A 27-year-old man was killed by hit-and-run driver in the Bronx over the weekend. The man had only recently moved to New York from his native Ireland.
Although police are not entirely positive yet as to what happened, because the car accident is still under investigation, it seems the man may have been in the street after celebrating a little too hard with his friends. He was struck around 3:30 a.m. on East 233rd Street near Oneida Avenue in the Woodlawn neighborhood.
Apparently, this tragic incident was captured on videotape from a nearby security camera. A man who saw that videotape told a reporter that the driver of the vehicle that struck the man did not stop or even seem to slow down. As of Monday, police had not publicly identified a suspect or arrested anyone in connection with the fatal car-pedestrian collision.
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This incident represents a good chance to talk about comparative negligence. That term refers to negligence on the part of the plaintiff that reduces the amount of damages that can be recovered from the defendant. In this case, if the man was indeed drunk and in a dark roadway at 3:30 a.m., the doctrine of contributory negligence would recognize that those were not safe or wise actions to take.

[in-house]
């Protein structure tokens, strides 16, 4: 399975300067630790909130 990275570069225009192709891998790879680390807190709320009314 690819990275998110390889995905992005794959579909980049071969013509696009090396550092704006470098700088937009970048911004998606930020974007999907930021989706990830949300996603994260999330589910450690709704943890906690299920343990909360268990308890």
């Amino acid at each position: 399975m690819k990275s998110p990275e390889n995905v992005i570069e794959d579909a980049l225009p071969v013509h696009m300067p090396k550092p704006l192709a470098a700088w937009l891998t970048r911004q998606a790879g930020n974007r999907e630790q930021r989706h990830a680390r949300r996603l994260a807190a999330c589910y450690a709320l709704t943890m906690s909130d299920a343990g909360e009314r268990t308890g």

However, the concept of comparative negligence recognizes that making a mistake, as this man may have done, does not mean that the plaintiff is entirely responsible for what happened. Rather, it seeks to recognize that real life is complicated. In some situations, both the plaintiff and defendant may have contributed to what happened, but the Defendant is still responsible for that portion of the accident that can be attributed to his or her negligence. The damages that the plaintiff receives is reduced by the percentage of fault that he or she has in causing the accident. If the case is not settled, a jury will be asked to apportion fault.
Source: New York Daily News, “Victim identified in fatal hit-and-run in the Bronx,” Vera Chinese and Barry Paddock, June 16, 2013